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To address a cover letter without a name, use some variation of, “Dear Software Team Hiring Manager.” You can also use, “Dear Hiring Manager” if the addressee really is unknown. Remember that “To Whom It May Concern” is an old-fashioned salutation for cover letters. It also feels very impersonal.
If you know your female recipient is single, an acceptable title is “Ms.” or “Miss” before her last name. For married women, “Mrs.” and “Ms.” are appropriate terms of address. Some married ladies use a different last name than their husband.
The contraction “Ms.” is short for “Mistress.” When referring to a woman whose marital status is unknown, it is nearly always safe to use “Ms.” It is also nearly always safe to use “Ms.” if the woman has been divorced or widowed and it is unknown whether she wants to remain a “Mrs.” or revert to “Miss.” …
Mrs. is an abbreviation for the word Missus, it is pronounced like the word Missus. The abbreviation Mrs. has been in use since the sixteenth century, it is a variant of the word mistress. Ms.
Ms.: Use “Ms.” when you are not sure of a woman’s marital status, if the woman is unmarried and over 30 or if she prefers being addressed with a marital-status neutral title. Mrs.: Use “Mrs.” when addressing a married woman.
Historically, “Miss” has been the formal title for an unmarried woman. “Mrs.,” on the other hand, refers to a married woman. “Ms.” is a little trickier: It’s used by and for both unmarried and married women.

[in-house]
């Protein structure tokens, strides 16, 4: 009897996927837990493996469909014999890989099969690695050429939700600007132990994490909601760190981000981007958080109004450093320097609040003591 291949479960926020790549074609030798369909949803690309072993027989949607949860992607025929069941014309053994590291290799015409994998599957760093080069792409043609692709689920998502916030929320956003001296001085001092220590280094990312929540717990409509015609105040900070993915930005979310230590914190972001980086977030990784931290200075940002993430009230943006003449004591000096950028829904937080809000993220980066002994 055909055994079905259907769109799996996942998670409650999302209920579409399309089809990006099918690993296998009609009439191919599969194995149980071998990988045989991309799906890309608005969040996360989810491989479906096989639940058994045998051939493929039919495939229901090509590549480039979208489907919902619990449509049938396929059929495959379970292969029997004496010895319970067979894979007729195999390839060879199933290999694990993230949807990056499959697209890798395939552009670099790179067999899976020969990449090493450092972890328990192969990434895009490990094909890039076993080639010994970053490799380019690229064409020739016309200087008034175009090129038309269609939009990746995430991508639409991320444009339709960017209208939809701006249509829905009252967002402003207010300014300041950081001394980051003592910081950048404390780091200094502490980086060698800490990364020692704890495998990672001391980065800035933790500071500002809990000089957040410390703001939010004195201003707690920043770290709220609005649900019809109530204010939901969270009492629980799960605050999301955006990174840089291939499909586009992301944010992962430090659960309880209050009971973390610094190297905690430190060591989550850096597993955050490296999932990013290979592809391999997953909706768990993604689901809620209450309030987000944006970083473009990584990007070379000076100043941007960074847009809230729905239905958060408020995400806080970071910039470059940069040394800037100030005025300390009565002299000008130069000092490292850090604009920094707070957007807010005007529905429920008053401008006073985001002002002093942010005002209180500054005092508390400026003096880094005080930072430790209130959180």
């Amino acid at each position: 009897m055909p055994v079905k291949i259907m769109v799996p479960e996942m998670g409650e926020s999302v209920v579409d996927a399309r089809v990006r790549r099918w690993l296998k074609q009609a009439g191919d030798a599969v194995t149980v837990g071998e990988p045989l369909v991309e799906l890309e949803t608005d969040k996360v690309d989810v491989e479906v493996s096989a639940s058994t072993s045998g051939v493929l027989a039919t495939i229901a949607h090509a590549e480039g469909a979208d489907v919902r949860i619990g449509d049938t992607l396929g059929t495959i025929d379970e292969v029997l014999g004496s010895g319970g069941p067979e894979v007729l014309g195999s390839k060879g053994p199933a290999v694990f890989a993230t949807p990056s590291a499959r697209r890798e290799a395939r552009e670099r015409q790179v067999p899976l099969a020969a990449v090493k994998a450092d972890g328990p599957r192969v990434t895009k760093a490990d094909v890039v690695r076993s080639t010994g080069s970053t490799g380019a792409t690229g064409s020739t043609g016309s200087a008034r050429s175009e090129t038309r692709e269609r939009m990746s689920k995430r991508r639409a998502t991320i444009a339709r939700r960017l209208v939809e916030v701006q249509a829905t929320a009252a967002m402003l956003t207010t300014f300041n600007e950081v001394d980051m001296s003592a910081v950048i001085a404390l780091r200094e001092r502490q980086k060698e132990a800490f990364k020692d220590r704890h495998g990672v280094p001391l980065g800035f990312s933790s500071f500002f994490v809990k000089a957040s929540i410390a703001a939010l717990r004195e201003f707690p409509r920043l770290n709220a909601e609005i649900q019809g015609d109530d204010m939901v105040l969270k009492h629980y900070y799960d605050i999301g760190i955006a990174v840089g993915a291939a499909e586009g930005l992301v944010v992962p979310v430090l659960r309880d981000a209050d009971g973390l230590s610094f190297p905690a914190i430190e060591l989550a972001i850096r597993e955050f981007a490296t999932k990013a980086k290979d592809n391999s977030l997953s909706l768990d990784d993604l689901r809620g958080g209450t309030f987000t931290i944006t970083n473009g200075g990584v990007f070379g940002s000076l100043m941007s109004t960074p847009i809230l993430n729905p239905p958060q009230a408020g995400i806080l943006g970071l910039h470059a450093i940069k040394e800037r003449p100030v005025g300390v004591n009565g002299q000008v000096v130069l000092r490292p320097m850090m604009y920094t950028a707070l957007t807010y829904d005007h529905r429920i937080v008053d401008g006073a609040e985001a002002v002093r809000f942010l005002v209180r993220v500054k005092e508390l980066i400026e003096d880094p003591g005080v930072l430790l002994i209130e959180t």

Technically, it’s not appropriate to use a person’s first name, without permission. The right thing to do is use an honorific (Mr., Ms., Mrs., Dr. …) until the person says, “Please call me (first name).”
Ms. is pronounced (miz), a pronunciation that is identical with one standard South Midland and Southern U.S. pronunciation of Mrs.
Ms. is a title of respect before a woman’s name or position that does not indicate her marital status. Miss is title of respect before a woman’s name or position that is used when a woman is unmarried (It is often used in reference to a child, teen, or student).
Originating in the 17th century, it is a contraction of mistress, which was used for all women. Its counterparts are Mrs., usually used only for married women, and Ms., which can be used for married or unmarried women.
transitive verb. : to pronounce incorrectly or in a way regarded as incorrect.
They recently penned an entire book dedicated to the most commonly mispronounced words and their tangled histories….The 150 Most Commonly Mispronounced Words, ExplainedAcaí [ah-sigh-EE] Chiaroscuro [kee-ahr-uh-SKYOOR-oh] Flautist [FLOU-tist] GIF [jiff] Mischievous [MIS-chuh-vus] Niche [neesh] or [nitch]
Usually, a nerve or brain disorder has made it difficult to control the tongue, lips, larynx, or vocal cords, which make speech. Dysarthria, which is difficulty pronouncing words, is sometimes confused with aphasia, which is difficulty producing language. People with dysarthria may also have problems swallowing.
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